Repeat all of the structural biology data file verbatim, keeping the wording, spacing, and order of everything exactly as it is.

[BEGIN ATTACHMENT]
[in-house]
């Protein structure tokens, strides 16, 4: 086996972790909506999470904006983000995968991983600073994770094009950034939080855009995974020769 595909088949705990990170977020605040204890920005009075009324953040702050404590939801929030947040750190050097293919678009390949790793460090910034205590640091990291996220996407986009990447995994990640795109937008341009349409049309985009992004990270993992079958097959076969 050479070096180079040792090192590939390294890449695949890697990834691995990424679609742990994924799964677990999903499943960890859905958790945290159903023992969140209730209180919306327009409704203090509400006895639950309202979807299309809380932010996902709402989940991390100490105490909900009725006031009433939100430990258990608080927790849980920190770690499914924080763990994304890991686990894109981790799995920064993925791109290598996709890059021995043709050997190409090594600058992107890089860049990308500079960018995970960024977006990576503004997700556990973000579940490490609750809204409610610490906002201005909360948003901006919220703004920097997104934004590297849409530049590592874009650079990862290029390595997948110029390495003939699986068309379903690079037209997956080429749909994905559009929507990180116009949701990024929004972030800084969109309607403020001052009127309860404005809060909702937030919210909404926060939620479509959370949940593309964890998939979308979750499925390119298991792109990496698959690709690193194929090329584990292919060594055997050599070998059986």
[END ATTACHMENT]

[in-house]
């Protein structure tokens, strides 16, 4: 086996972790909506999470904006983000995968991983600073994770094009950034939080855009995974020769 595909088949705990990170977020605040204890920005009075009324953040702050404590939801929030947040750190050097293919678009390949790793460090910034205590640091990291996220996407986009990447995994990640795109937008341009349409049309985009992004990270993992079958097959076969 050479070096180079040792090192590939390294890449695949890697990834691995990424679609742990994924799964677990999903499943960890859905958790945290159903023992969140209730209180919306327009409704203090509400006895639950309202979807299309809380932010996902709402989940991390100490105490909900009725006031009433939100430990258990608080927790849980920190770690499914924080763990994304890991686990894109981790799995920064993925791109290598996709890059021995043709050997190409090594600058992107890089860049990308500079960018995970960024977006990576503004997700556990973000579940490490609750809204409610610490906002201005909360948003901006919220703004920097997104934004590297849409530049590592874009650079990862290029390595997948110029390495003939699986068309379903690079037209997956080429749909994905559009929507990180116009949701990024929004972030800084969109309607403020001052009127309860404005809060909702937030919210909404926060939620479509959370949940593309964890998939979308979750499925390119298991792109990496698959690709690193194929090329584990292919060594055997050599070998059986």